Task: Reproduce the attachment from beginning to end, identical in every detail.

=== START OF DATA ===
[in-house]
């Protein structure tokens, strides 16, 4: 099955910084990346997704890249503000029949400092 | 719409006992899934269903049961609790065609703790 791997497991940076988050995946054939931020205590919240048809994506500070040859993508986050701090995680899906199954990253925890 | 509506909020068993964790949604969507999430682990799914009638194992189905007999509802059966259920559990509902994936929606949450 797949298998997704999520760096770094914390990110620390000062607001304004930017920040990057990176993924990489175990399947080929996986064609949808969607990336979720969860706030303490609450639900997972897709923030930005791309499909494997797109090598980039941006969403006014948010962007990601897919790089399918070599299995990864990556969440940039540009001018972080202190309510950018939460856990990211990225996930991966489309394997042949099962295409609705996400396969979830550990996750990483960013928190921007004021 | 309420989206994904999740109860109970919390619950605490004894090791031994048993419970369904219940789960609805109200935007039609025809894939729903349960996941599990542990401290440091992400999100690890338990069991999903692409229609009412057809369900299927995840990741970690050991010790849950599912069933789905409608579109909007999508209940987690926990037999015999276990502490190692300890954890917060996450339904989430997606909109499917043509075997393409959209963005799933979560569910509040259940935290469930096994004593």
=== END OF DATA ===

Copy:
[in-house]
């Protein structure tokens, strides 16, 4: 099955910084990346997704890249503000029949400092 | 719409006992899934269903049961609790065609703790 791997497991940076988050995946054939931020205590919240048809994506500070040859993508986050701090995680899906199954990253925890 | 509506909020068993964790949604969507999430682990799914009638194992189905007999509802059966259920559990509902994936929606949450 797949298998997704999520760096770094914390990110620390000062607001304004930017920040990057990176993924990489175990399947080929996986064609949808969607990336979720969860706030303490609450639900997972897709923030930005791309499909494997797109090598980039941006969403006014948010962007990601897919790089399918070599299995990864990556969440940039540009001018972080202190309510950018939460856990990211990225996930991966489309394997042949099962295409609705996400396969979830550990996750990483960013928190921007004021 | 309420989206994904999740109860109970919390619950605490004894090791031994048993419970369904219940789960609805109200935007039609025809894939729903349960996941599990542990401290440091992400999100690890338990069991999903692409229609009412057809369900299927995840990741970690050991010790849950599912069933789905409608579109909007999508209940987690926990037999015999276990502490190692300890954890917060996450339904989430997606909109499917043509075997393409959209963005799933979560569910509040259940935290469930096994004593």